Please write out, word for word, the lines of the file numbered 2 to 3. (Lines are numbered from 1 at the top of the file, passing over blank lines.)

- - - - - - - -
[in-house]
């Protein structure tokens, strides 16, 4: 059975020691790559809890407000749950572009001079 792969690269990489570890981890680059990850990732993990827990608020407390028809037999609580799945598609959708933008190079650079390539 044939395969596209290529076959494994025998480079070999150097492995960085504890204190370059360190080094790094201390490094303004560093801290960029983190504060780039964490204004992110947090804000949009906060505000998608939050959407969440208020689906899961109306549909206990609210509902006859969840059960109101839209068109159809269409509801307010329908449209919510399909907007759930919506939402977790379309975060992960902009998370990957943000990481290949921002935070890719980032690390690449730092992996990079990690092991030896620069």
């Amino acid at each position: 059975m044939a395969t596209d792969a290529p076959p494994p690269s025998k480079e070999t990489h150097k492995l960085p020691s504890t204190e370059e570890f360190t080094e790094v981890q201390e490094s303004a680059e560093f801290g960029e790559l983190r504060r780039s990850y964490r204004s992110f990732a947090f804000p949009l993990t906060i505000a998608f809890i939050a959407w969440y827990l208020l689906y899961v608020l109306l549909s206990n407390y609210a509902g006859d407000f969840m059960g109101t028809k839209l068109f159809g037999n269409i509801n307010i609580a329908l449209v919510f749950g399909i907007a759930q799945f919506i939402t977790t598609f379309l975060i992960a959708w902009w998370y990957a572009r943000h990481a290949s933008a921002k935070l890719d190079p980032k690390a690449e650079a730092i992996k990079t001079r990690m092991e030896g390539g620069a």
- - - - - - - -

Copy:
């Protein structure tokens, strides 16, 4: 059975020691790559809890407000749950572009001079 792969690269990489570890981890680059990850990732993990827990608020407390028809037999609580799945598609959708933008190079650079390539 044939395969596209290529076959494994025998480079070999150097492995960085504890204190370059360190080094790094201390490094303004560093801290960029983190504060780039964490204004992110947090804000949009906060505000998608939050959407969440208020689906899961109306549909206990609210509902006859969840059960109101839209068109159809269409509801307010329908449209919510399909907007759930919506939402977790379309975060992960902009998370990957943000990481290949921002935070890719980032690390690449730092992996990079990690092991030896620069």
């Amino acid at each position: 059975m044939a395969t596209d792969a290529p076959p494994p690269s025998k480079e070999t990489h150097k492995l960085p020691s504890t204190e370059e570890f360190t080094e790094v981890q201390e490094s303004a680059e560093f801290g960029e790559l983190r504060r780039s990850y964490r204004s992110f990732a947090f804000p949009l993990t906060i505000a998608f809890i939050a959407w969440y827990l208020l689906y899961v608020l109306l549909s206990n407390y609210a509902g006859d407000f969840m059960g109101t028809k839209l068109f159809g037999n269409i509801n307010i609580a329908l449209v919510f749950g399909i907007a759930q799945f919506i939402t977790t598609f379309l975060i992960a959708w902009w998370y990957a572009r943000h990481a290949s933008a921002k935070l890719d190079p980032k690390a690449e650079a730092i992996k990079t001079r990690m092991e030896g390539g620069a």